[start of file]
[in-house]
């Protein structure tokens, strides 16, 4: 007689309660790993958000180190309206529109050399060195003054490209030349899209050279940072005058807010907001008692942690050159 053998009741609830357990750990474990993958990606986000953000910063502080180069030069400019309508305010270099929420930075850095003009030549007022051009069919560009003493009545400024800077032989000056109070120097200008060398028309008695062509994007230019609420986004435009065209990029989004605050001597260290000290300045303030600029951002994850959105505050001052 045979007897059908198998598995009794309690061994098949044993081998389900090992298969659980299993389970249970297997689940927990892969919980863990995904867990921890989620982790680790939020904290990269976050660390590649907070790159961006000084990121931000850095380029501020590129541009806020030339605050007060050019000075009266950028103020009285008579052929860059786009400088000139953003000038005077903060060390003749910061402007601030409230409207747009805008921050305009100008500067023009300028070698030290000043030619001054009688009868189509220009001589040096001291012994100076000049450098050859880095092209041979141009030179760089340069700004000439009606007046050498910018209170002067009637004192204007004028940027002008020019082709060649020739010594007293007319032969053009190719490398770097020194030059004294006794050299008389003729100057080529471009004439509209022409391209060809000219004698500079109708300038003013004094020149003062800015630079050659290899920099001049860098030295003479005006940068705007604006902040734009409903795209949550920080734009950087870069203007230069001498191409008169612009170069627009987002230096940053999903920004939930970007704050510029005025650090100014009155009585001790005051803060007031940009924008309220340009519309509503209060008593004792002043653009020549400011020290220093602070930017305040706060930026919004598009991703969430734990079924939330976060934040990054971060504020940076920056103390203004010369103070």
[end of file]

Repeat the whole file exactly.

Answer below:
[in-house]
């Protein structure tokens, strides 16, 4: 007689309660790993958000180190309206529109050399060195003054490209030349899209050279940072005058807010907001008692942690050159 053998009741609830357990750990474990993958990606986000953000910063502080180069030069400019309508305010270099929420930075850095003009030549007022051009069919560009003493009545400024800077032989000056109070120097200008060398028309008695062509994007230019609420986004435009065209990029989004605050001597260290000290300045303030600029951002994850959105505050001052 045979007897059908198998598995009794309690061994098949044993081998389900090992298969659980299993389970249970297997689940927990892969919980863990995904867990921890989620982790680790939020904290990269976050660390590649907070790159961006000084990121931000850095380029501020590129541009806020030339605050007060050019000075009266950028103020009285008579052929860059786009400088000139953003000038005077903060060390003749910061402007601030409230409207747009805008921050305009100008500067023009300028070698030290000043030619001054009688009868189509220009001589040096001291012994100076000049450098050859880095092209041979141009030179760089340069700004000439009606007046050498910018209170002067009637004192204007004028940027002008020019082709060649020739010594007293007319032969053009190719490398770097020194030059004294006794050299008389003729100057080529471009004439509209022409391209060809000219004698500079109708300038003013004094020149003062800015630079050659290899920099001049860098030295003479005006940068705007604006902040734009409903795209949550920080734009950087870069203007230069001498191409008169612009170069627009987002230096940053999903920004939930970007704050510029005025650090100014009155009585001790005051803060007031940009924008309220340009519309509503209060008593004792002043653009020549400011020290220093602070930017305040706060930026919004598009991703969430734990079924939330976060934040990054971060504020940076920056103390203004010369103070």